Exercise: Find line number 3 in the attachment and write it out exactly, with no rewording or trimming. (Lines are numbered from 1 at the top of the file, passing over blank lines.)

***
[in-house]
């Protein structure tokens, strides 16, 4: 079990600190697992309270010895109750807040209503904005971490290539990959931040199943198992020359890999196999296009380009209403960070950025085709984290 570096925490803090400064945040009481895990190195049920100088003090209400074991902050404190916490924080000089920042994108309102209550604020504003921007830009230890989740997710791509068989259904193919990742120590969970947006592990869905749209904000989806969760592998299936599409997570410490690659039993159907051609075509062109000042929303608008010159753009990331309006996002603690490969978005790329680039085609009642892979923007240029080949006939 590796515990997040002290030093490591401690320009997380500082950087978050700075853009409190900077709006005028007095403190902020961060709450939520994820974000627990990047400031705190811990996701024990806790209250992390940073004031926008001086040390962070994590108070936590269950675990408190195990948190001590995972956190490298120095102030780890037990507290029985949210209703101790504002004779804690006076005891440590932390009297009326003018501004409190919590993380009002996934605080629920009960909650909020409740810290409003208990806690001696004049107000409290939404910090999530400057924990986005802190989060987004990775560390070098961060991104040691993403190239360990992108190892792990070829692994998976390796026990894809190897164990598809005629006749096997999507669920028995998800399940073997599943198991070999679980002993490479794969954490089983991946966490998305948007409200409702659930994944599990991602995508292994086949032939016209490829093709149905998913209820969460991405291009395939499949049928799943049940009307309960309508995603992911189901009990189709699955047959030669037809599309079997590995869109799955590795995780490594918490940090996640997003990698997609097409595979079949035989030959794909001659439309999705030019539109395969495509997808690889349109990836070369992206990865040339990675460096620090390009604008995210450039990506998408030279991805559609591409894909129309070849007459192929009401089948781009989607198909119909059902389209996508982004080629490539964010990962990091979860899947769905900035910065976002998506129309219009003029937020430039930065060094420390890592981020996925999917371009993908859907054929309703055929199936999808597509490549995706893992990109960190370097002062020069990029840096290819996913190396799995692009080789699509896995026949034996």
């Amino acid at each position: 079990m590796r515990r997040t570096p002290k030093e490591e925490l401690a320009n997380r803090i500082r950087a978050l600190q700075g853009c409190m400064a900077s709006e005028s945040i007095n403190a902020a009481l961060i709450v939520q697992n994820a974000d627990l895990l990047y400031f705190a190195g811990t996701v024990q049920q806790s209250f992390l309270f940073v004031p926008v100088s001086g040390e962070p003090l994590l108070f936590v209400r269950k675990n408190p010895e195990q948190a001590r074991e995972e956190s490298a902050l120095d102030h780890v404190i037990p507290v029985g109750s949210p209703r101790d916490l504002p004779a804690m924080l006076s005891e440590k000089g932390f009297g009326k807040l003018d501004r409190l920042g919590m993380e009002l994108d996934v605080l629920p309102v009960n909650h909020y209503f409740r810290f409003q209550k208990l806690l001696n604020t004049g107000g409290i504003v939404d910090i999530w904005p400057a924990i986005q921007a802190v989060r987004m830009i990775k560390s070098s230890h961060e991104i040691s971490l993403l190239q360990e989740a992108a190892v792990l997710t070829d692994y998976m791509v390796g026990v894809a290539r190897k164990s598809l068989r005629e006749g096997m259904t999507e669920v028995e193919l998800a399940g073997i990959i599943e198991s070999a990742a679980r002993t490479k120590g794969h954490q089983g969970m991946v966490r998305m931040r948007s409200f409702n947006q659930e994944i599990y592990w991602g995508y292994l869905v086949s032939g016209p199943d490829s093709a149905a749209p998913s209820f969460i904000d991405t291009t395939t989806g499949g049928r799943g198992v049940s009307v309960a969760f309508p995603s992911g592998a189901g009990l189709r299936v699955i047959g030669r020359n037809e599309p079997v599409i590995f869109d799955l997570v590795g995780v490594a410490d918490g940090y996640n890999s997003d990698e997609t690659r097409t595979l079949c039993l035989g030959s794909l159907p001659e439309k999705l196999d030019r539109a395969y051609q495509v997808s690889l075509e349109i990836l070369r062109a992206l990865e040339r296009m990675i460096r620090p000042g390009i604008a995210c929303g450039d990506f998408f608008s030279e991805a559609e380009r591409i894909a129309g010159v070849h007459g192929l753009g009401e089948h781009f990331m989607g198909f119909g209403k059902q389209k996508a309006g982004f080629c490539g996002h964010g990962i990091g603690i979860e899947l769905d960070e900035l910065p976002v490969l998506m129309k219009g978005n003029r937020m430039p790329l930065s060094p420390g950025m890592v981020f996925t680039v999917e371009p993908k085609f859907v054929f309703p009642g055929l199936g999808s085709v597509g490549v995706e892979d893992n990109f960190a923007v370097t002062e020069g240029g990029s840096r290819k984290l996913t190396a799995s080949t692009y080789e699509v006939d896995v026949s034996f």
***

């Amino acid at each position: 079990m590796r515990r997040t570096p002290k030093e490591e925490l401690a320009n997380r803090i500082r950087a978050l600190q700075g853009c409190m400064a900077s709006e005028s945040i007095n403190a902020a009481l961060i709450v939520q697992n994820a974000d627990l895990l990047y400031f705190a190195g811990t996701v024990q049920q806790s209250f992390l309270f940073v004031p926008v100088s001086g040390e962070p003090l994590l108070f936590v209400r269950k675990n408190p010895e195990q948190a001590r074991e995972e956190s490298a902050l120095d102030h780890v404190i037990p507290v029985g109750s949210p209703r101790d916490l504002p004779a804690m924080l006076s005891e440590k000089g932390f009297g009326k807040l003018d501004r409190l920042g919590m993380e009002l994108d996934v605080l629920p309102v009960n909650h909020y209503f409740r810290f409003q209550k208990l806690l001696n604020t004049g107000g409290i504003v939404d910090i999530w904005p400057a924990i986005q921007a802190v989060r987004m830009i990775k560390s070098s230890h961060e991104i040691s971490l993403l190239q360990e989740a992108a190892v792990l997710t070829d692994y998976m791509v390796g026990v894809a290539r190897k164990s598809l068989r005629e006749g096997m259904t999507e669920v028995e193919l998800a399940g073997i990959i599943e198991s070999a990742a679980r002993t490479k120590g794969h954490q089983g969970m991946v966490r998305m931040r948007s409200f409702n947006q659930e994944i599990y592990w991602g995508y292994l869905v086949s032939g016209p199943d490829s093709a149905a749209p998913s209820f969460i904000d991405t291009t395939t989806g499949g049928r799943g198992v049940s009307v309960a969760f309508p995603s992911g592998a189901g009990l189709r299936v699955i047959g030669r020359n037809e599309p079997v599409i590995f869109d799955l997570v590795g995780v490594a410490d918490g940090y996640n890999s997003d990698e997609t690659r097409t595979l079949c039993l035989g030959s794909l159907p001659e439309k999705l196999d030019r539109a395969y051609q495509v997808s690889l075509e349109i990836l070369r062109a992206l990865e040339r296009m990675i460096r620090p000042g390009i604008a995210c929303g450039d990506f998408f608008s030279e991805a559609e380009r591409i894909a129309g010159v070849h007459g192929l753009g009401e089948h781009f990331m989607g198909f119909g209403k059902q389209k996508a309006g982004f080629c490539g996002h964010g990962i990091g603690i979860e899947l769905d960070e900035l910065p976002v490969l998506m129309k219009g978005n003029r937020m430039p790329l930065s060094p420390g950025m890592v981020f996925t680039v999917e371009p993908k085609f859907v054929f309703p009642g055929l199936g999808s085709v597509g490549v995706e892979d893992n990109f960190a923007v370097t002062e020069g240029g990029s840096r290819k984290l996913t190396a799995s080949t692009y080789e699509v006939d896995v026949s034996f």